Why don't Kansas House members just go across the street and deflate the tires on the justices' cars?
Such a childish prank makes about as much sense as the actions a majority of House members currently are taking to express their displeasure with the Kansas Supreme Court. In an effort to get back at the justices for some rulings they disliked, legislators are taking actions that will severely hinder the ability of the entire court system to function on behalf of Kansans.
A budget bill approved by the House on Friday sliced $3.7 million from the judicial branch's "maintenance" budget, the proposal simply to maintain at current levels of service in the state courts from the Supreme Court down to district courts. Then, House members took pre-emptive action by prohibiting the judiciary from raising lawsuit filing fees or other fees to try to offset the loss of revenue.
The result is a budget that will have no effect on the salaries of the Supreme Court justices who angered legislators, but will force deep cuts in salaries for support staff for all state courts, including Douglas County District Court. The salaries of justices, appellate judges and district judges can't be reduced in the middle of their terms, so all of the cuts would have to be made elsewhere. The lost dollars, according to court officials, translate into 17 days worth of expenses for the entire court system.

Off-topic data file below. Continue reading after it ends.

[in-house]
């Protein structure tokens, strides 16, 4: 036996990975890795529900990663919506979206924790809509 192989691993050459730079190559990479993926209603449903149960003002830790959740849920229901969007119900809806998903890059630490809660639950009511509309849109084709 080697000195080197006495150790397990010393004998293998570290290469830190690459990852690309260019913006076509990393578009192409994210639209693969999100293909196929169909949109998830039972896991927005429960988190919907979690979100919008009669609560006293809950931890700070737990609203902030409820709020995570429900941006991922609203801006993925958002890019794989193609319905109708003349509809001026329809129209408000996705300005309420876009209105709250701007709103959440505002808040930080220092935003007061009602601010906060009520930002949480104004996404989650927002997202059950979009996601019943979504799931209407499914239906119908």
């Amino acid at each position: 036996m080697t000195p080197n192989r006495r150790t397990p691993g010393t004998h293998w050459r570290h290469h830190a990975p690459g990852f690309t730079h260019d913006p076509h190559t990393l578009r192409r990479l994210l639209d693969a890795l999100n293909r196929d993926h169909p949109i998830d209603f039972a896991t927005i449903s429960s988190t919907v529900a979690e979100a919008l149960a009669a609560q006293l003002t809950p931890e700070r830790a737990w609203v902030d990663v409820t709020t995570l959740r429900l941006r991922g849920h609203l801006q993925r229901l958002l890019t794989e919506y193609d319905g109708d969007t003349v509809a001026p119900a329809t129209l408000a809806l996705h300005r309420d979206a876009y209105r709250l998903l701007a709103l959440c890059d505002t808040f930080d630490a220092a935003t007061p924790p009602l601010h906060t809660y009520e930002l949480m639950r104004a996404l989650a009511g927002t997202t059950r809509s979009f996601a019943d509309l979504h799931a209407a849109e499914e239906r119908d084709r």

If the budget holds, about the only option available to state courts would be to reduce staff hours and perhaps consider shorter hours or fewer work days for staff members. Either of those options translates into delays and reduced service for people involved in the court system. On any given day, that could be any Kansan forced to seek redress or defend himself or herself in a court proceeding.
It's pretty clear that House members who voted in favor of the budget cuts were trying to reprimand the court. "There's a lot of resentment in the House," said Speaker Doug Mays, R-Topeka. "Some people are willing to act on that resentment."
Many legislators were angered at last year's Kansas Supreme Court ruling on school finance that forced a special legislative session. Some lawmakers also balked at the court's decision several years ago to try to shore up its budget by passing "emergency" surcharges to raise additional funds that legislators were unwilling to provide. In both matters, some legislators contend the court has overstepped its powers.
It appears that cooler heads may prevail in the Kansas Senate, which is working on a proposed budget that would allow the Supreme Court to continue levying surcharges. Some senators also contend that the surcharges are unconstitutional because they constitute a judicial tax. But given the option of keeping the surcharges or raising court funding from other sources, they are willing to accept the increased fees.
Having the Legislature oversee the judicial budget is part of our system of checks and balances, but it shouldn't be used as an opportunity for lawmakers to seek childish retribution - especially when that action will have a far greater impact on private Kansas residents than on the judges and justices who are the object of legislators' scorn.